3338 words - 14 pages Alien and Sedition Acts which stated it was a crime to speak out against office holders, especially the president. The creation of this act shows how Adams ruled under a Jacksonian democracy because the federalists supported the Alien and Sedition Acts because it limited the criticism of Federalist officials. Thomas Jefferson introduced a completely different style of power, as he was the first anti-federalist to come to power. His presidency coined

Terrorism

2764 words - 12 pages or Transportation Security Act have not been the only acts implemented in possible fear of an imminent terrorist or foreign attack historically. In 1798 the French revolutionary war also known as Quasi-War (see Appendix B for more information) led current Congress under President John Adams to push for the Alien and Sedition Acts. This Act were four bills passed to protect the security of the homeland: The Enemies Act, The Neutralization Act, The

The Male Gaze in "Alien"

985 words - 4 pages establishes that Ash’s gaze at Ripley is not only violent but sexual in nature, thereby making the male gaze horrific by association. In the background the viewer can see pictures of naked women stuck to the wall. The scene can be seen as a typical example for the objectification of women, not just in the way, Ash is treating Ripley. The pictures on the wall act as an reminder of the feministic theory, that men see women just as an sexual object and not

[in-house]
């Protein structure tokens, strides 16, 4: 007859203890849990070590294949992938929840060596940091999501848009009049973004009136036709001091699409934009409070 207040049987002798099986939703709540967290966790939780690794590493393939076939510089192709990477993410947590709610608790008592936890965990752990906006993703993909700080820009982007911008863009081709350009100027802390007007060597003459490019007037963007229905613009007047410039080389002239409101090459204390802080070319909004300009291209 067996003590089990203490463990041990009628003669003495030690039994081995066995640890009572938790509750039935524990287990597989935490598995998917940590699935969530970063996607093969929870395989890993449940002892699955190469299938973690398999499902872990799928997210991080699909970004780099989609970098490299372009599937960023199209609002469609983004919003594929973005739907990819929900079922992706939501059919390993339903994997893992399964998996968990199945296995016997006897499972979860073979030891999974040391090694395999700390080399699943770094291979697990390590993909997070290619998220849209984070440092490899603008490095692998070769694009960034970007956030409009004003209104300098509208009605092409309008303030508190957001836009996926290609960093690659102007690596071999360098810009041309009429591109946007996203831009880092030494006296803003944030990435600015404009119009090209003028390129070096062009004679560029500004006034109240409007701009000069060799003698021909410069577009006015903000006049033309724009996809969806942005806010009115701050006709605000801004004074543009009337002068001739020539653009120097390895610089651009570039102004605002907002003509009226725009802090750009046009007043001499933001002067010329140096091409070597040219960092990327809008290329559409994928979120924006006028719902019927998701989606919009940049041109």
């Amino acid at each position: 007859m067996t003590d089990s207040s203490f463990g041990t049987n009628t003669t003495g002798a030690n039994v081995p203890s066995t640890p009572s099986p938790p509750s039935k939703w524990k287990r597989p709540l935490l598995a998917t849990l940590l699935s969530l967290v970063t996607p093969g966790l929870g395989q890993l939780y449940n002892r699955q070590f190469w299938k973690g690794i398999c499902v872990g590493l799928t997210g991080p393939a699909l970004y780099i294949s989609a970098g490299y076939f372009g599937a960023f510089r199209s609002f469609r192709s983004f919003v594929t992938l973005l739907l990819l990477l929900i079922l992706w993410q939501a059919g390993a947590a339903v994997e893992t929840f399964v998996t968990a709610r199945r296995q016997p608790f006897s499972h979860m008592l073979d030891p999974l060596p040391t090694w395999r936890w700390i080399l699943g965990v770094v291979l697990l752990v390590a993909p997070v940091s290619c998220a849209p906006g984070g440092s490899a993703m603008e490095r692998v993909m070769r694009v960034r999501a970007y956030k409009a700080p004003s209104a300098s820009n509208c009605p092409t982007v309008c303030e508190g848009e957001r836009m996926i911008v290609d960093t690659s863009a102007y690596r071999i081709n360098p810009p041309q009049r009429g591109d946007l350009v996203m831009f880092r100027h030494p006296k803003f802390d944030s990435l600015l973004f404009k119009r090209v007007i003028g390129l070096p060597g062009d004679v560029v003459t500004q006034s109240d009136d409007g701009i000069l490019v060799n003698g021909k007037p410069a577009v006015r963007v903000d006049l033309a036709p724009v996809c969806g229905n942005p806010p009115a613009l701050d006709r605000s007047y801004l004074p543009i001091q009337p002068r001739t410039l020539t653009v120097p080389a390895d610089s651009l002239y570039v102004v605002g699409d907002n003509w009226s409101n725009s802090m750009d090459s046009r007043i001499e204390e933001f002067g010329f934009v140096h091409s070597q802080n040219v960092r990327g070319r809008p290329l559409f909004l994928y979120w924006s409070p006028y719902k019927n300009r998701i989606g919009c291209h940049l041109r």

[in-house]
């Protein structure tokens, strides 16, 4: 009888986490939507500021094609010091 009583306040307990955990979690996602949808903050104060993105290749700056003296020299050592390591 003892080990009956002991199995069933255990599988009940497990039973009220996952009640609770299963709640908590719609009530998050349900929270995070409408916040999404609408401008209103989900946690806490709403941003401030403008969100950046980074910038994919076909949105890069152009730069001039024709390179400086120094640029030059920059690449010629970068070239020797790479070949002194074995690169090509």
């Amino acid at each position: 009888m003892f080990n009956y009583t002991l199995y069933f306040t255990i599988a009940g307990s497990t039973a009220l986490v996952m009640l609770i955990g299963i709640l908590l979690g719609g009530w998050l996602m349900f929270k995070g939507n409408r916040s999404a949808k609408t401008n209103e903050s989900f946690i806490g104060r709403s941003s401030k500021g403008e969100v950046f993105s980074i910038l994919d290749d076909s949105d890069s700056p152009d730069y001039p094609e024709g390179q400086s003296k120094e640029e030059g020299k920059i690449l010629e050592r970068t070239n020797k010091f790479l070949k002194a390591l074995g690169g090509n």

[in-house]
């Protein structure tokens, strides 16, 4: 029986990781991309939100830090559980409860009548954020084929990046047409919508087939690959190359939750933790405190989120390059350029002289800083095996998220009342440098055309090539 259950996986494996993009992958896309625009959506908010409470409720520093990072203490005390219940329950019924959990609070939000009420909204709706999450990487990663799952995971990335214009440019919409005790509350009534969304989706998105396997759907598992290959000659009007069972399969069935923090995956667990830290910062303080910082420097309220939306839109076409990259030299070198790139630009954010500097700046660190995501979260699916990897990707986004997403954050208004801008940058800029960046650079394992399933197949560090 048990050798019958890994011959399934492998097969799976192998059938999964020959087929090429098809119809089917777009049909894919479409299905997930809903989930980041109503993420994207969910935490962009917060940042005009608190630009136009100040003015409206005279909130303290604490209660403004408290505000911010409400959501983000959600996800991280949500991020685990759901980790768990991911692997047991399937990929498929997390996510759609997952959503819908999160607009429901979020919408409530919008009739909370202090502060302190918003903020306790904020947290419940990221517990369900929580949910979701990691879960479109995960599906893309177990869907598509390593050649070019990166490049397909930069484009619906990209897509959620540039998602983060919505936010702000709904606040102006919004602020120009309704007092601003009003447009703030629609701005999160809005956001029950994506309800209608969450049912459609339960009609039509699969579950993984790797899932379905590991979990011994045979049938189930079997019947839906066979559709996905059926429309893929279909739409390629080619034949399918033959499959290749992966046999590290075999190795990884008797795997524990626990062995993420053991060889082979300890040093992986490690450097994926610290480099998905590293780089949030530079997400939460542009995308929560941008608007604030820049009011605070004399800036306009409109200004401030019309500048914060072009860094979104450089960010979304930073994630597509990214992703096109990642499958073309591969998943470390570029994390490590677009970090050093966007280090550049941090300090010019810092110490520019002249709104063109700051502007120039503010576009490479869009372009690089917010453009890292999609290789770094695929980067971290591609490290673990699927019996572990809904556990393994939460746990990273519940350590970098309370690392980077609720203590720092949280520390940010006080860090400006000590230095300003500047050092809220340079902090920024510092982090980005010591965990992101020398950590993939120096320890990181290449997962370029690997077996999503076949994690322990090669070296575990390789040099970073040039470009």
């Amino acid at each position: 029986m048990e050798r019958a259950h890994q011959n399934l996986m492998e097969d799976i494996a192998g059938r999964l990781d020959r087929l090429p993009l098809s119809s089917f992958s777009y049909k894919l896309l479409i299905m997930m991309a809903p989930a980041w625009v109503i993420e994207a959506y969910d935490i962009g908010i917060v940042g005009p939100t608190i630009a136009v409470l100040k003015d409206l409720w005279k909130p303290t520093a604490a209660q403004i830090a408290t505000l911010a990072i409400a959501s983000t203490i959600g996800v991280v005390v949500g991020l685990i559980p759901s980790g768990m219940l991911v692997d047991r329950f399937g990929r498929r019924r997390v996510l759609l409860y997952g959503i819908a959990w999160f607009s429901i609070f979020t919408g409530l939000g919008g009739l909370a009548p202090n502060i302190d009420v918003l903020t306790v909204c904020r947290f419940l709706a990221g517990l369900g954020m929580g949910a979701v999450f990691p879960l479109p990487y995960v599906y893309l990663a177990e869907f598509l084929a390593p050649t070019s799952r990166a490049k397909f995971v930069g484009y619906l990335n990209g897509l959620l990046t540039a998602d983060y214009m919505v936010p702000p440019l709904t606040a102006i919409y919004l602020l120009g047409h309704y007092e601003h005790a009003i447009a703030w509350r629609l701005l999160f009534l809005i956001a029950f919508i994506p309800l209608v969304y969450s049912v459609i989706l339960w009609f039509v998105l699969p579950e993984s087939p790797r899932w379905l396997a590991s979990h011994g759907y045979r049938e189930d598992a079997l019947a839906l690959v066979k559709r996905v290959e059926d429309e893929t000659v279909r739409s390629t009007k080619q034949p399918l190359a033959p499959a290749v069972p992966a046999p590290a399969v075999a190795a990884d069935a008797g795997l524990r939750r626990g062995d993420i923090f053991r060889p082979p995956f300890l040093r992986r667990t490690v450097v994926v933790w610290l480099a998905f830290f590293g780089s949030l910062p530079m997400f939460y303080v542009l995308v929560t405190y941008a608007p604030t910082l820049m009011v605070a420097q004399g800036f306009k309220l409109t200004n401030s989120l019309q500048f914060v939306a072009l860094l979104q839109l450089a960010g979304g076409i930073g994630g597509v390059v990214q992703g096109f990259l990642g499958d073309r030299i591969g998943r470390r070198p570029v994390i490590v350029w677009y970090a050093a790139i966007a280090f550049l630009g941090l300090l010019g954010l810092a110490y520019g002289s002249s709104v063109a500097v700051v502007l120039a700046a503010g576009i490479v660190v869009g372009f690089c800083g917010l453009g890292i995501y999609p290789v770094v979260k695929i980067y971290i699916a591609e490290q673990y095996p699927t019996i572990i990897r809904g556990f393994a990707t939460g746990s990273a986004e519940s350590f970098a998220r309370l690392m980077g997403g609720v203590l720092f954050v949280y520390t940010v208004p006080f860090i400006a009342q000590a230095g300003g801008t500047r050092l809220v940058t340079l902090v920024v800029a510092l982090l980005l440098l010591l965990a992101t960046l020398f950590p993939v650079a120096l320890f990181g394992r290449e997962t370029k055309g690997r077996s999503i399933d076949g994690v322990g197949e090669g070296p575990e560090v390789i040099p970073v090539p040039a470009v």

Immigration Issues

2434 words - 10 pages . Immigrants that are similar to each other live together because it is a great way to get information or some sort of news spread throughout the neighborhood that is vital for the lives of the immigrants (Sanchez 3). Immigration started to become a dilemma in the late 1700s. In 1798, the Alien and Sedition Acts were passed which required 14 years (soon to be changed to five years in 1800) of residency before citizenship and provided for the

The Truth Behind Roswell

1296 words - 6 pages scenarios: fact, fiction or military coverup. The complex web of events and conspiracy has led to one of the most entertaining and odd alien “sightings” of all time. Alien enthusiasts continue to believe that the recovered debris was part of an alien UFO. The numerous books that were written by Kevin Randle and Donald Schmitt on the incident fully support this claim (Korff). The original incident actually died down until thirty years later when